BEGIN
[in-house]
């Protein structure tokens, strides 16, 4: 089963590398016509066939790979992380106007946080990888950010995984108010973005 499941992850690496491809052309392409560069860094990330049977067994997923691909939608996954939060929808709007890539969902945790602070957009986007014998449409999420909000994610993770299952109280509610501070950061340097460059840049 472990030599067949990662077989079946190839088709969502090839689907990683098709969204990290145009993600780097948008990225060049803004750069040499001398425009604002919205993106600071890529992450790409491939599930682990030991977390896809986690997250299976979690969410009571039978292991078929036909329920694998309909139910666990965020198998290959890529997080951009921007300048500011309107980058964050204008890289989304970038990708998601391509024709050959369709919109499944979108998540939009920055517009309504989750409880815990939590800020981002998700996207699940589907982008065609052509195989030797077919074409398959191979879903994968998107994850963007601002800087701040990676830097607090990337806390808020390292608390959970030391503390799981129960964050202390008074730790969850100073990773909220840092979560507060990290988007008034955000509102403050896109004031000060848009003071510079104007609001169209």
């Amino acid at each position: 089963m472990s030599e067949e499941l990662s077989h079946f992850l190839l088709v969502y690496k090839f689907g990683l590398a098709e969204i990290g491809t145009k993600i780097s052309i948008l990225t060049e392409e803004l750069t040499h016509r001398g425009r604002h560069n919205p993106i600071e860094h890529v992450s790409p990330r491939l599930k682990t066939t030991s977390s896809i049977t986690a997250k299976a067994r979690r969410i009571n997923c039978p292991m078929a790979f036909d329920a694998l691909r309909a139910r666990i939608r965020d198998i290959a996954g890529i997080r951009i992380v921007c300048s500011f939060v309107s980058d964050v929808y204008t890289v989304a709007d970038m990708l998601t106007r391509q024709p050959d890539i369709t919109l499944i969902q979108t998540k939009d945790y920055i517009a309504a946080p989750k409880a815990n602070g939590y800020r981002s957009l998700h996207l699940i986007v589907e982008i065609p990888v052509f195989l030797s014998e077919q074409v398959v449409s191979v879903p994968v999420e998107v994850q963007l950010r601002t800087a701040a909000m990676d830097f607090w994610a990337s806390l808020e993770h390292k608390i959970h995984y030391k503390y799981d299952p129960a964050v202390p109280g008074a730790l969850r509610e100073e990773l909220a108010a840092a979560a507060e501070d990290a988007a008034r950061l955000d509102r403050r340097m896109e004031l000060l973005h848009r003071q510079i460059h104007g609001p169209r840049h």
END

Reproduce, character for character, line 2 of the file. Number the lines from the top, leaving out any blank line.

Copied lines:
């Protein structure tokens, strides 16, 4: 089963590398016509066939790979992380106007946080990888950010995984108010973005 499941992850690496491809052309392409560069860094990330049977067994997923691909939608996954939060929808709007890539969902945790602070957009986007014998449409999420909000994610993770299952109280509610501070950061340097460059840049 472990030599067949990662077989079946190839088709969502090839689907990683098709969204990290145009993600780097948008990225060049803004750069040499001398425009604002919205993106600071890529992450790409491939599930682990030991977390896809986690997250299976979690969410009571039978292991078929036909329920694998309909139910666990965020198998290959890529997080951009921007300048500011309107980058964050204008890289989304970038990708998601391509024709050959369709919109499944979108998540939009920055517009309504989750409880815990939590800020981002998700996207699940589907982008065609052509195989030797077919074409398959191979879903994968998107994850963007601002800087701040990676830097607090990337806390808020390292608390959970030391503390799981129960964050202390008074730790969850100073990773909220840092979560507060990290988007008034955000509102403050896109004031000060848009003071510079104007609001169209």